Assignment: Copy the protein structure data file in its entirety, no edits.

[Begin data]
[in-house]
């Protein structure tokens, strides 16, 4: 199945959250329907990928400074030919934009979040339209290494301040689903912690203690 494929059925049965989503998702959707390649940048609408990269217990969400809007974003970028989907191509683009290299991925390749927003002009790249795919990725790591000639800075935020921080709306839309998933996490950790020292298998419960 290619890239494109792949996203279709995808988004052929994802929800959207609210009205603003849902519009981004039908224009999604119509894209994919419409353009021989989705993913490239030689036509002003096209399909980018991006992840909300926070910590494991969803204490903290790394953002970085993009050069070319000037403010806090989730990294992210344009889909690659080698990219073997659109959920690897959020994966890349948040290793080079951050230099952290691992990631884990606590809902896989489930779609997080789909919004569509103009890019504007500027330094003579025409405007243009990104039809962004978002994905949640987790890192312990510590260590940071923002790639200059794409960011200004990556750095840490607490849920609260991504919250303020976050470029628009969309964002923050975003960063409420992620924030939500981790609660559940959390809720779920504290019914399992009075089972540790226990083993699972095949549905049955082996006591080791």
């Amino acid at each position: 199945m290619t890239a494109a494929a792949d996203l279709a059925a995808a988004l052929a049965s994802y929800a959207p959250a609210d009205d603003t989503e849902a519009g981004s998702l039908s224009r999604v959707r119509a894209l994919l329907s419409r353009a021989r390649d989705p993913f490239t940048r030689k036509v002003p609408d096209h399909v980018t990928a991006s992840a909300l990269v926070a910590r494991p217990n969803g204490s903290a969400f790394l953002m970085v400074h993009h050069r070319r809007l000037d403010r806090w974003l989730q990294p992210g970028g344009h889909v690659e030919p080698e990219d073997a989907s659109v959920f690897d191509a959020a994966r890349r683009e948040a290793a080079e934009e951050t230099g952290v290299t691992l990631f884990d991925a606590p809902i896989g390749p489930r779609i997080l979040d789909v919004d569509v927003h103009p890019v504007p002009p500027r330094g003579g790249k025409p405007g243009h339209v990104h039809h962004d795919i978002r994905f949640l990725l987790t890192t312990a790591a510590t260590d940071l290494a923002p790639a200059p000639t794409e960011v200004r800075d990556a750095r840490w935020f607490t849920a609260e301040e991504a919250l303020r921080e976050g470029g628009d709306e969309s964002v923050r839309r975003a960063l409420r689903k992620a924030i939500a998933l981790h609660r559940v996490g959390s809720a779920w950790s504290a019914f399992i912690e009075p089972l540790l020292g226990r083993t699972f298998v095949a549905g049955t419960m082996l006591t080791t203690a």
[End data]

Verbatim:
[in-house]
């Protein structure tokens, strides 16, 4: 199945959250329907990928400074030919934009979040339209290494301040689903912690203690 494929059925049965989503998702959707390649940048609408990269217990969400809007974003970028989907191509683009290299991925390749927003002009790249795919990725790591000639800075935020921080709306839309998933996490950790020292298998419960 290619890239494109792949996203279709995808988004052929994802929800959207609210009205603003849902519009981004039908224009999604119509894209994919419409353009021989989705993913490239030689036509002003096209399909980018991006992840909300926070910590494991969803204490903290790394953002970085993009050069070319000037403010806090989730990294992210344009889909690659080698990219073997659109959920690897959020994966890349948040290793080079951050230099952290691992990631884990606590809902896989489930779609997080789909919004569509103009890019504007500027330094003579025409405007243009990104039809962004978002994905949640987790890192312990510590260590940071923002790639200059794409960011200004990556750095840490607490849920609260991504919250303020976050470029628009969309964002923050975003960063409420992620924030939500981790609660559940959390809720779920504290019914399992009075089972540790226990083993699972095949549905049955082996006591080791």
């Amino acid at each position: 199945m290619t890239a494109a494929a792949d996203l279709a059925a995808a988004l052929a049965s994802y929800a959207p959250a609210d009205d603003t989503e849902a519009g981004s998702l039908s224009r999604v959707r119509a894209l994919l329907s419409r353009a021989r390649d989705p993913f490239t940048r030689k036509v002003p609408d096209h399909v980018t990928a991006s992840a909300l990269v926070a910590r494991p217990n969803g204490s903290a969400f790394l953002m970085v400074h993009h050069r070319r809007l000037d403010r806090w974003l989730q990294p992210g970028g344009h889909v690659e030919p080698e990219d073997a989907s659109v959920f690897d191509a959020a994966r890349r683009e948040a290793a080079e934009e951050t230099g952290v290299t691992l990631f884990d991925a606590p809902i896989g390749p489930r779609i997080l979040d789909v919004d569509v927003h103009p890019v504007p002009p500027r330094g003579g790249k025409p405007g243009h339209v990104h039809h962004d795919i978002r994905f949640l990725l987790t890192t312990a790591a510590t260590d940071l290494a923002p790639a200059p000639t794409e960011v200004r800075d990556a750095r840490w935020f607490t849920a609260e301040e991504a919250l303020r921080e976050g470029g628009d709306e969309s964002v923050r839309r975003a960063l409420r689903k992620a924030i939500a998933l981790h609660r559940v996490g959390s809720a779920w950790s504290a019914f399992i912690e009075p089972l540790l020292g226990r083993t699972f298998v095949a549905g049955t419960m082996l006591t080791t203690a």